In today's time of rapid change and a shift in our approach towards collaboration, it makes sense to apply design to the ways we work together, right down to individual meetings and workshops. How effective would your organisation be if every session was aligned to your organisational goals?
In today's time of rapid change and a shift in our approach towards collaboration, it makes sense to apply design to the ways we work together, right down to individual meetings and workshops. How effective would your organisation be if every session was aligned to your organisational goals? What would happen to your team’s productivity if each meeting was designed to get the best out of everyone, regardless of whether the meeting was in-person, remote, or hybrid? How much time would you save if every meeting and workshop was clearly defined, so everyone knew what they were doing?
In my new book, Making Workshops Work: Creative collaboration for our time, I explore what it takes for leaders to design workshops from an initial idea or brief, through step-by-step preparation to an engaging, well-run, and effective session, with agreed actions and clear follow up. Careful design thinking upfront makes it much more likely that each session will work well and achieve its aims.
Of course, before focusing on any particular session, it helps to have a good understanding of how people work together, which can touch on aspects of neuroscience, the psychology of groups, conflict, change management, learning, and inclusion. Workshop leaders themselves need to be able to function effectively in what can become stressful situations in meetings, when their fight/ flight/freeze response can kick in and reduce their effectiveness.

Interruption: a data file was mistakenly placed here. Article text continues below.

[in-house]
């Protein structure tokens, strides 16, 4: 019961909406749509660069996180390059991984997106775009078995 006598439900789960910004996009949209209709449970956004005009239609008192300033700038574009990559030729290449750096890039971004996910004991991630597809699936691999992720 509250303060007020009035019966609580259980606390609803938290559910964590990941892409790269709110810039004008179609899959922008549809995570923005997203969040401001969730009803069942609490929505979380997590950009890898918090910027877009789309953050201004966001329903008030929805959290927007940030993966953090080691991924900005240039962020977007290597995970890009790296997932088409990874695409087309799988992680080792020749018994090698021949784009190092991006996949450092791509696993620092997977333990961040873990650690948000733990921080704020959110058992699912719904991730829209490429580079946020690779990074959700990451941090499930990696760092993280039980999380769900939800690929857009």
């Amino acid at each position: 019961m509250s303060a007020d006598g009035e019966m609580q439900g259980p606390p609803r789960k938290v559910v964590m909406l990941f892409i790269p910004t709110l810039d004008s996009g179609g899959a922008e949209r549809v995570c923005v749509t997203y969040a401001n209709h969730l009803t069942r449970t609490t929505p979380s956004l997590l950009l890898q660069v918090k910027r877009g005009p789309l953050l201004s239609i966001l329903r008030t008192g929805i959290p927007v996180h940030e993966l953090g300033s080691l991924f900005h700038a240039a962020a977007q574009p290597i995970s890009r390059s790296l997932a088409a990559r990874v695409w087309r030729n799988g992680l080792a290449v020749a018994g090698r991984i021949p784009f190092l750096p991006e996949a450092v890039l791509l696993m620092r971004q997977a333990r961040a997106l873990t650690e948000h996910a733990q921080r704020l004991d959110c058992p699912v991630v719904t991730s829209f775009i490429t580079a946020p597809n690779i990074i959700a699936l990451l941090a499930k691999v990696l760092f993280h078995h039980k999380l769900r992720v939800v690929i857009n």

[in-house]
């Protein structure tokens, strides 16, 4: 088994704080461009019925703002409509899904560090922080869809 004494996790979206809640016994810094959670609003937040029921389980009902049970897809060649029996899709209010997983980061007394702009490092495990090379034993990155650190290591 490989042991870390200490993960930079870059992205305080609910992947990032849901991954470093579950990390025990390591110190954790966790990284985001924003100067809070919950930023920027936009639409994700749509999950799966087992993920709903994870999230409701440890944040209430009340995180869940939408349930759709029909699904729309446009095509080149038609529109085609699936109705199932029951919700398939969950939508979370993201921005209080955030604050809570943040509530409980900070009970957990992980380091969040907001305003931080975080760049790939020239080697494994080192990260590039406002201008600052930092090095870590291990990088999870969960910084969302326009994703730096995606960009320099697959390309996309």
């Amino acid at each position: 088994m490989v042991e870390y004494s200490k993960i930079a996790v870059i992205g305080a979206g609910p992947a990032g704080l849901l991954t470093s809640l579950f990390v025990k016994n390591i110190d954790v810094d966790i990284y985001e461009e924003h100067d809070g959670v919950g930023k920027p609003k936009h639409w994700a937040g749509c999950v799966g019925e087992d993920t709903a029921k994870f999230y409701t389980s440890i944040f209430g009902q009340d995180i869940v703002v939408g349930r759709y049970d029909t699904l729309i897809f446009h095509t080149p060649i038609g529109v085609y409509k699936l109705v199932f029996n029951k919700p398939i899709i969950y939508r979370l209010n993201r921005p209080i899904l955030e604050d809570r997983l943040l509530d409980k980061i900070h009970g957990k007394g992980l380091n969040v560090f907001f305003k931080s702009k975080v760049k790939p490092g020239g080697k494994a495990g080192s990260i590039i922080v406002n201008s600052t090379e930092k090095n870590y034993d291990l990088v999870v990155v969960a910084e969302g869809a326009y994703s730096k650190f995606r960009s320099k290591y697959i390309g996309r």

So, what are the steps in designing a workshop or meeting for collaboration?
To achieve your purpose, who needs to be there? You can also ask who should ‘not’ be there. Getting the right people to attend is an additional challenge, but this step means that the participant list is clear.
Once you have a good understanding of each of these, it is time for detailed preparation. Here, I give you six statements to complete. They are my Magic 6TM, which you can use at the start of your workshop to provide absolute clarity to your participants. Make sure that you gain their agreement, adjusting things if required before you proceed.
Figure: The Magic 6TM statements to use to start up a workshop, represented visually (used with permission)
Here are the Magic 6TM statements:
By using the Magic 6TM for your own preparation and design of your workshop, and then reviewing and adjusting them at the start, both you and your participants will be really clear. Along with careful design and planning upfront, this brings organisational design right down into the realm of day-to-day creative collaboration: meetings and workshops.
Storytelling is a key part of our shared human experience. It has long connected people across cultures and brought together groups who may seem like they have nothing in common, through tales of success and learnings. But what is often forgotten is the power of storytelling, especially in business.
"Busting the following myths-
MYTH 1: Work-life balance is key.
MYTH 2: Sustainable businesses cannot exist at scale.
MYTH 3: The customer is always right.
MYTH 4: Strategic pricing is complex.
MYTH 5: Failure is always bad."
Marginal behaviours, choices, and ways of life can be eye openers in their own right, even where they are likely to remain at the fringes. Never mind that the behaviours are seemingly confined to the fringes; there are entrepreneurs who believe there is scope for mainstream expansion and see growth where others see only issues, confusion or nothing much at all.
By focusing on both the needs of your customers, as well as those of your employees, you can ensure that everyone’s best interests are taken into consideration when making decisions or driving forward key initiatives within your organisation.
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